Believing that education was the best path for women’s success, Annie Nathan Meyer founded Barnard College, New York’s first liberal arts college for women. In 1885, Meyer enrolled in Columbia College’s Collegiate Course for Women, but in 1887, a discussion with Columbia’s chief librarian, Melvil Dewey, led to a plan to establish a separate but affiliated women’s college. Meyer wrote a letter to The Nation arguing that New York lacked a real claim to culture because unlike other major cities, it had no liberal arts college for women. She then visited potential donors, securing the funds for the new school in just two years and naming it for Frederick A.P. Barnard, the husband of one of the major donors. After Barnard opened in 1889, Meyer served on the board of trustees, continued her fundraising and PR work for the new school, and raised scholarship money for Zora Neale Hurston, the first African American student at Barnard, as well as future students of color. Meyer also pursued her dreams as a writer, with several well-received novels and plays, as well as a study called Woman’s Work in America and an autobiography, completed days before her death, It’s Been Fun.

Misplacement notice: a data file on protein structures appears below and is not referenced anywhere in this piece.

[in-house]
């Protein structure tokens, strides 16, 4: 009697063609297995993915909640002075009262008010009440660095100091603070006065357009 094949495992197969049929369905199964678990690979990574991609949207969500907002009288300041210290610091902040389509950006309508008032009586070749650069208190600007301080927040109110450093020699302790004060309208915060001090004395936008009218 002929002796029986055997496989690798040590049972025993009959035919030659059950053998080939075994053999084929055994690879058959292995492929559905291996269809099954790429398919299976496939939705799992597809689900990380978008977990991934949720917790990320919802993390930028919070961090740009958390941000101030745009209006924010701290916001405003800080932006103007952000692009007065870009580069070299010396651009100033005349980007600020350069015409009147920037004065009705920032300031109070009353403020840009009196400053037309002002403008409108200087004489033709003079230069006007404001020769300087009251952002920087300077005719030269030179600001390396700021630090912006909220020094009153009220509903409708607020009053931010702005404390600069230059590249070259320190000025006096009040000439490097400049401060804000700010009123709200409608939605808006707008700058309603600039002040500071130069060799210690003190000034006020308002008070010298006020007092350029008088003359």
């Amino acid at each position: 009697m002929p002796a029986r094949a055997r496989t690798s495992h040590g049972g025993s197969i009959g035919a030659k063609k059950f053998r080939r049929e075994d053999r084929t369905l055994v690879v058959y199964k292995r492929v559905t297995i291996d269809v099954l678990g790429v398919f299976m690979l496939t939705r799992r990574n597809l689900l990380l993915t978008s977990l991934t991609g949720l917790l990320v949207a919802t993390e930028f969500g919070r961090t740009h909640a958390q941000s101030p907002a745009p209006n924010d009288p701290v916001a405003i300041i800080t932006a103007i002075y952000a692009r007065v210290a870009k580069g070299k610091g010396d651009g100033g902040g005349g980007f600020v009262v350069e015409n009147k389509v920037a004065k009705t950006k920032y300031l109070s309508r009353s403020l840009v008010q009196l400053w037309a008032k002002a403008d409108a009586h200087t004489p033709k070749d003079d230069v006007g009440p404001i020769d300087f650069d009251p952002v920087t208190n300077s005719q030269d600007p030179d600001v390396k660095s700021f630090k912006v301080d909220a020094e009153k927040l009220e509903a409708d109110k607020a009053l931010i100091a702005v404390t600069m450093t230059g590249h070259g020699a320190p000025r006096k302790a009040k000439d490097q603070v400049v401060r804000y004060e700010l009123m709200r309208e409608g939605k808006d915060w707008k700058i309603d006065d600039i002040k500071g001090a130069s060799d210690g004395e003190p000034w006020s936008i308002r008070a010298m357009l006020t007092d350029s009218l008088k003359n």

More on Annie Nathan Meyer
- Encyclopedia Article: Annie Nathan Meyer
- Power Couples: Editorial Advocates
- This Week in History: Opening of Barnard College
- This Week in History: Judith R. Shapiro inaugurated president of Barnard College
- Blog: An Interview with Elaine Weiss, Author of "The Woman’s Hour"
How to cite this page
Jewish Women's Archive. "Annie Nathan Meyer." (Viewed on March 7, 2021) <https://jwa.org/people/meyer-annie>.